When we hear that familiar story from Luke that we just read… it is easy to imagine the Christmas pageant or TV version.

But the very first line of story takes us to something a little more 2016 than we might be comfortable with.

“In those days a decree went out from Emperor Augustus that all the world should be registered.”

We have political leaders talking about a registering certain kinds of citizens, talking about values tests and ways of sorting us into good and bad.

Mary and Joseph were part of that group that was called upon to register, because of their religion, the colour of their skin, because of where they came from – they were part of a group that those in power wanted to track and monitor.

And so, like so many migrants forced to move their homes, regardless of age, health, ability or even whether or not they were pregnant, Mary and Joseph were forced to pack up their lives and move across country.

Perhaps for the first time in decades, we have a better understanding of what the Emperor was doing by announcing a registration, and it wasn’t good.

Like the millions of refugees around the world or like so many who live in poverty on our planet, Mary and Joseph had no safe place to stay. There was no refugee camp or shanty town to go to. There was no kind soul to take pity of them. All they could find was essentially a place to squat out of necessity.

And so Mary gave birth in a stable… but not the sweet and sanitary stable that we might imagine. But probably a cold and dark cave where the animals were kept. Imagine a refugee family hiding in an abandoned building or out in the woods… none of us would consider this a good place to spend the night, let alone have a baby. But this is where the mother of God was forced to give birth.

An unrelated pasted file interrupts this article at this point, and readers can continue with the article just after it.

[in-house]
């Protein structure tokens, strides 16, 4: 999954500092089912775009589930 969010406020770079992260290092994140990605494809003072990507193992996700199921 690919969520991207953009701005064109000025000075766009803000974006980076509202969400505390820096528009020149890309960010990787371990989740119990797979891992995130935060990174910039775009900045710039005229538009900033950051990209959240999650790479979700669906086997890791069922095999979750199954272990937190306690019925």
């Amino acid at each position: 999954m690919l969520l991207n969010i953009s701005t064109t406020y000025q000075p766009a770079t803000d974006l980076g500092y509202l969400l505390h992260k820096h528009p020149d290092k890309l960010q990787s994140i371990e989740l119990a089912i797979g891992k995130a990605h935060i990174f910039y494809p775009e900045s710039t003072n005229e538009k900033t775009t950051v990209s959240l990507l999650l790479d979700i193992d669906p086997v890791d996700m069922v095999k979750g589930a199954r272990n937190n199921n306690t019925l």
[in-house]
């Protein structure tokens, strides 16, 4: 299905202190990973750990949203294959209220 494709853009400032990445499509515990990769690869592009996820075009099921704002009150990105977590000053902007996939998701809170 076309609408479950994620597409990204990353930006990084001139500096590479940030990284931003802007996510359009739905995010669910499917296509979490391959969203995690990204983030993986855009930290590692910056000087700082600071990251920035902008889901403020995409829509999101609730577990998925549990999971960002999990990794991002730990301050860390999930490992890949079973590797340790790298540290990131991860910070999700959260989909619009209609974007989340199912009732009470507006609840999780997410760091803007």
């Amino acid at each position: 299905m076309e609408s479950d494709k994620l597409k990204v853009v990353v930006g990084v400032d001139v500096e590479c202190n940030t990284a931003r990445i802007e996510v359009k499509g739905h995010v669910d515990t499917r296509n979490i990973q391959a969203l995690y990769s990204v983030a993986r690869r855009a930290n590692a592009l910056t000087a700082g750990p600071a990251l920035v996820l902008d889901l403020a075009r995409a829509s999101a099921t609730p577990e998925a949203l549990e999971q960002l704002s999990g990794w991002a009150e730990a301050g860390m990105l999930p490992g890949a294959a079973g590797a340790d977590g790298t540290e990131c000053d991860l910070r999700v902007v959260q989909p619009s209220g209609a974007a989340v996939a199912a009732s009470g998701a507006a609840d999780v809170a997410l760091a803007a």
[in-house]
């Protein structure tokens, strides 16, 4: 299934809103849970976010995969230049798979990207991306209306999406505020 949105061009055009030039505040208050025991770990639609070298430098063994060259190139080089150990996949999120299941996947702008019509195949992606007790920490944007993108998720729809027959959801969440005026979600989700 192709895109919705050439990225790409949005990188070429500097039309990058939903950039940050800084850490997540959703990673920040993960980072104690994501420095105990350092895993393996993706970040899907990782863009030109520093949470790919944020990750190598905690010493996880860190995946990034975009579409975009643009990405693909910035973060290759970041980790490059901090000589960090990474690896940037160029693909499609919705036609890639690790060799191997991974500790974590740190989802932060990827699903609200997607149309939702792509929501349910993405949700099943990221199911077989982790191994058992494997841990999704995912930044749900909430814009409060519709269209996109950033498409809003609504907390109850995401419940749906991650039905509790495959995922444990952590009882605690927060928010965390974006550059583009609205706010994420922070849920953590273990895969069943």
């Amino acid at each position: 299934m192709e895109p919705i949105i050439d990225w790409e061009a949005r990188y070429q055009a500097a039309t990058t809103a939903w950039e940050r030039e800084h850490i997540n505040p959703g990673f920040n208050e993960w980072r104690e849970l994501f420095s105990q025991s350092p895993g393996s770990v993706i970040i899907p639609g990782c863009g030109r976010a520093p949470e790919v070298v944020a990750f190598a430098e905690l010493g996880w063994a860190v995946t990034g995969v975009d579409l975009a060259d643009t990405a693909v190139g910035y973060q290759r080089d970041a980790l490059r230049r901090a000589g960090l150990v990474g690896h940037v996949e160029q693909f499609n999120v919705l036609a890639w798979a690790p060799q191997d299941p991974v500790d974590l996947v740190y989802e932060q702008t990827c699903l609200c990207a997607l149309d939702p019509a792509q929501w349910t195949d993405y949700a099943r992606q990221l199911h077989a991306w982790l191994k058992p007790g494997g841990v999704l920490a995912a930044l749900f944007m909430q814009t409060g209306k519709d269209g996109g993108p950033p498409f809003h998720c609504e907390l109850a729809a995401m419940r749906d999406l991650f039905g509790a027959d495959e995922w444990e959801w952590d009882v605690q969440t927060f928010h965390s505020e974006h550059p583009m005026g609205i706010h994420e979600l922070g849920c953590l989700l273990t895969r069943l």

Then once the ordeal of child birth is over, a gang of Shepherds show up. Not the cute ones wearing bathrobes that we imagine. But shepherds who were the dregs of society, more like drug dealers and addics, not good and polite neighbours bringing casseroles, not well meaning aunts who stop by the hospital with flowers. But the kind of people that most of us would cross the street to avoid…. these misfits are the ones who show us first to worship this new born child.

But just to top it all off, Jesus is born to a teenage mom with an older man looking after her and her child despite not being the baby’s father. Jesus is born into the kind of situation where would we expect child and family services to intervene and remove the child. Yet, this is the family that God chooses to care for the Messiah.
Once the baby is born and somehow the holy family has survived everything from being forced from their homes to register, travelling across country, giving birth in squalor, being visited by the riffraff of society…. Mary and Joseph are left on their own. Left in a world where they have no home, where soldiers would be looking for them soon in order to kill the baby boy, where foreign powers and corrupt kings controlled their lives, where there was no safe place to live or hide, but the only safety was to keep moving out on the open road…